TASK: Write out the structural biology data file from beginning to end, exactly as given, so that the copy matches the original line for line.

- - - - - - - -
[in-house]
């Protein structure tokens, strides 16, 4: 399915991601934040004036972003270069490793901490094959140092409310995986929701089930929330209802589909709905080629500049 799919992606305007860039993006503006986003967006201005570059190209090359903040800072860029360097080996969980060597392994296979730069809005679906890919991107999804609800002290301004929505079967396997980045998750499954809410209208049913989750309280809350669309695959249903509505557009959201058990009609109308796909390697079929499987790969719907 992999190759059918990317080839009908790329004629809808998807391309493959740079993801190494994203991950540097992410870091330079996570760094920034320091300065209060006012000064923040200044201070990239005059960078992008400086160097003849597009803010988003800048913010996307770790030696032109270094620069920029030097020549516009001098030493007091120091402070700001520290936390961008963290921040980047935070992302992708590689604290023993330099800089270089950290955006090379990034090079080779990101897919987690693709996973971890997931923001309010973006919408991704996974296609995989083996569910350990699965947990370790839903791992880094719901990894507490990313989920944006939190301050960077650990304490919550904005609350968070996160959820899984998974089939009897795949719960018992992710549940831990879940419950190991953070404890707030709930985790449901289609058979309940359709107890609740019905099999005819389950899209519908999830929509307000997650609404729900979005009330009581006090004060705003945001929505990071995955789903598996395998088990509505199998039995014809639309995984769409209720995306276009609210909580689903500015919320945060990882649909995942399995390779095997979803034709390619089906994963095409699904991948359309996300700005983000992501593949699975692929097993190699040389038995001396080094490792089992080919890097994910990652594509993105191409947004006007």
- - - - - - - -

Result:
[in-house]
């Protein structure tokens, strides 16, 4: 399915991601934040004036972003270069490793901490094959140092409310995986929701089930929330209802589909709905080629500049 799919992606305007860039993006503006986003967006201005570059190209090359903040800072860029360097080996969980060597392994296979730069809005679906890919991107999804609800002290301004929505079967396997980045998750499954809410209208049913989750309280809350669309695959249903509505557009959201058990009609109308796909390697079929499987790969719907 992999190759059918990317080839009908790329004629809808998807391309493959740079993801190494994203991950540097992410870091330079996570760094920034320091300065209060006012000064923040200044201070990239005059960078992008400086160097003849597009803010988003800048913010996307770790030696032109270094620069920029030097020549516009001098030493007091120091402070700001520290936390961008963290921040980047935070992302992708590689604290023993330099800089270089950290955006090379990034090079080779990101897919987690693709996973971890997931923001309010973006919408991704996974296609995989083996569910350990699965947990370790839903791992880094719901990894507490990313989920944006939190301050960077650990304490919550904005609350968070996160959820899984998974089939009897795949719960018992992710549940831990879940419950190991953070404890707030709930985790449901289609058979309940359709107890609740019905099999005819389950899209519908999830929509307000997650609404729900979005009330009581006090004060705003945001929505990071995955789903598996395998088990509505199998039995014809639309995984769409209720995306276009609210909580689903500015919320945060990882649909995942399995390779095997979803034709390619089906994963095409699904991948359309996300700005983000992501593949699975692929097993190699040389038995001396080094490792089992080919890097994910990652594509993105191409947004006007």